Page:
SACRAMENTO, Calif. -- Four months after California voters rejected an effort to expand rent control, lawmakers are back with a proposal to loosen decades-old restrictions, allowing local governments to place more properties under rent control.
That bill and three others aimed at protecting renters -- through anti-gouging caps, a statewide rental registry and eviction protections -- follow unprecedented run-ups in market-rate rents over the past five years, particularly in the Bay Area. But some, if not all, are sure to be challenged by the same powerful real-estate interests that spent over $70 million to defeat Proposition 10 in November.
The renters' rights groups and anti-poverty advocates pushing the bills called on the Legislature to support the package.
"As we work to address California's extreme shortage of affordable housing, we must also prioritize the needs of low-income renters who are threatened with homelessness by skyrocketing rents," said Alexander Harnden, Policy Advocate at Western Center on Law & Poverty, in a news release.
Here is a look at the four bills introduced Thursday:
-- Assembly Bill 1482, by David Chiu: This anti-rent-gouging bill as yet to assign a percentage to the allowable rent increase per year. It is now listed as "CPI+-- percent." This would only apply to units not already covered by local ordinances.
-- Assembly Bill 36, Richard Bloom, D-Santa Monica: This bill would loosen -- but not repeal -- a controversial state law known as Costa Hawkins, which makes it illegal for cities to impose rent controls on single-family homes, rented condominiums and apartments built after 1995 -- or in some cases, even earlier. Under AB 36, cities would be allowed to place rent controls on buildings 10 years or older and on single-family homes -- with the exception of landlords who own just one or two units.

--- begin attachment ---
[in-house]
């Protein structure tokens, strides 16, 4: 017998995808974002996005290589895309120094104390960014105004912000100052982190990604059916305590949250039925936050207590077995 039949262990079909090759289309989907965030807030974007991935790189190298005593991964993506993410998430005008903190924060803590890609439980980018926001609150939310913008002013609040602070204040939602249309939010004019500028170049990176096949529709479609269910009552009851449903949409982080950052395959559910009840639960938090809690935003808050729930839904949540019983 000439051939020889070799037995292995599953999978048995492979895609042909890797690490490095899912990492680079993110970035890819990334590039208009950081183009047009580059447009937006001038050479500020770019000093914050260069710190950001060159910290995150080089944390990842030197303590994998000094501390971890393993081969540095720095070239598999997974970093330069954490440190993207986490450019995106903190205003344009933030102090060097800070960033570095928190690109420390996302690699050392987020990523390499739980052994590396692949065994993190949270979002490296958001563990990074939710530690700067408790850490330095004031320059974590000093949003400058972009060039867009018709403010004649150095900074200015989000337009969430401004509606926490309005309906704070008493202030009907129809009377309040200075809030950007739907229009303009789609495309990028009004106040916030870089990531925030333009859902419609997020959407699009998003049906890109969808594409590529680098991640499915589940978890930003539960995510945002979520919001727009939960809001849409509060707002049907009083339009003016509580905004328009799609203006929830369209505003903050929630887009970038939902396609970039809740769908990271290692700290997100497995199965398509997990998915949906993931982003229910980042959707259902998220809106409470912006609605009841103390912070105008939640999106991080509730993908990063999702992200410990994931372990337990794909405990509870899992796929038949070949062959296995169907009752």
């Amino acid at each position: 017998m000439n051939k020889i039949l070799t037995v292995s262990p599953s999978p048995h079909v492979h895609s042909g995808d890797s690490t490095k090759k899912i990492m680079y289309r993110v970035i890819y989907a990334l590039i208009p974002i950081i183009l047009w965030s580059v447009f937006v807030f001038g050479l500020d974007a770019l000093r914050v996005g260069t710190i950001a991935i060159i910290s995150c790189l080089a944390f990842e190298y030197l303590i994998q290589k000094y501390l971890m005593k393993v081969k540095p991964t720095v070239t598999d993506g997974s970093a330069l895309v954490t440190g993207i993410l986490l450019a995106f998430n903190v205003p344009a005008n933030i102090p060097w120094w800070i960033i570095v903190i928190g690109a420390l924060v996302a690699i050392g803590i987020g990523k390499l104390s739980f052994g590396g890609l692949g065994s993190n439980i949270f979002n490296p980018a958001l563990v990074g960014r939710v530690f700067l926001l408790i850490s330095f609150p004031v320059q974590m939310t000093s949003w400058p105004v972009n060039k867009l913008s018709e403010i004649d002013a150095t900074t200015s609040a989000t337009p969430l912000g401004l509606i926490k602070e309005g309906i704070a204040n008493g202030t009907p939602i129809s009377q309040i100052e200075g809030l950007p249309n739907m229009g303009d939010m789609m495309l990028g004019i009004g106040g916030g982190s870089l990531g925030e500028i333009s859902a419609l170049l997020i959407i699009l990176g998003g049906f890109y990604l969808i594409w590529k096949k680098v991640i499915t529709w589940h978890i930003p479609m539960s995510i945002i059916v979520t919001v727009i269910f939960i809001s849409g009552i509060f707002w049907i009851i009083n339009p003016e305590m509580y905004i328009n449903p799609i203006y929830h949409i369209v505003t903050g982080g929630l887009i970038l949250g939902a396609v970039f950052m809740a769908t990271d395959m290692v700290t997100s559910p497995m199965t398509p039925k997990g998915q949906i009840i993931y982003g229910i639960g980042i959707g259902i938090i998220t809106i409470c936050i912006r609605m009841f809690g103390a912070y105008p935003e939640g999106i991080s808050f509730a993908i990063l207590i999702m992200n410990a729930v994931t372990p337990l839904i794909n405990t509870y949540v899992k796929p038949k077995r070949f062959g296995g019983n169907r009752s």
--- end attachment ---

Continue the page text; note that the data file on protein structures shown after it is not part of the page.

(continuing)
Two years ago, Bloom introduced a bill to repeal Costa Hawkins. That bill died in its first committee hearing, paving the way for Proposition 10, the rent-control ballot measure that voters defeated, 59-41, in November.
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Bloom acknowledged the challenge of amending the law, a polarizing issue in the state. "That will not be an easy conversation," he said Thursday, "but the conversation has already begun."
-- Assembly Bill 1481, Rob Bonta, D-Oakland: Bonta is back this year with another attempt to require landlords statewide to give a reason for evicting a tenant, a policy embraced by tenants' rights groups known as "Just Cause for Evictions." Most cities with rent control regulations already have this policy on the books, but this would expand it across the state
-- Assembly Bill 724, Buffy Wicks, D-Oakland: This bill would create a statewide rental registry, giving lawmakers and others better information about the number of rental units, evictions and rent increases.
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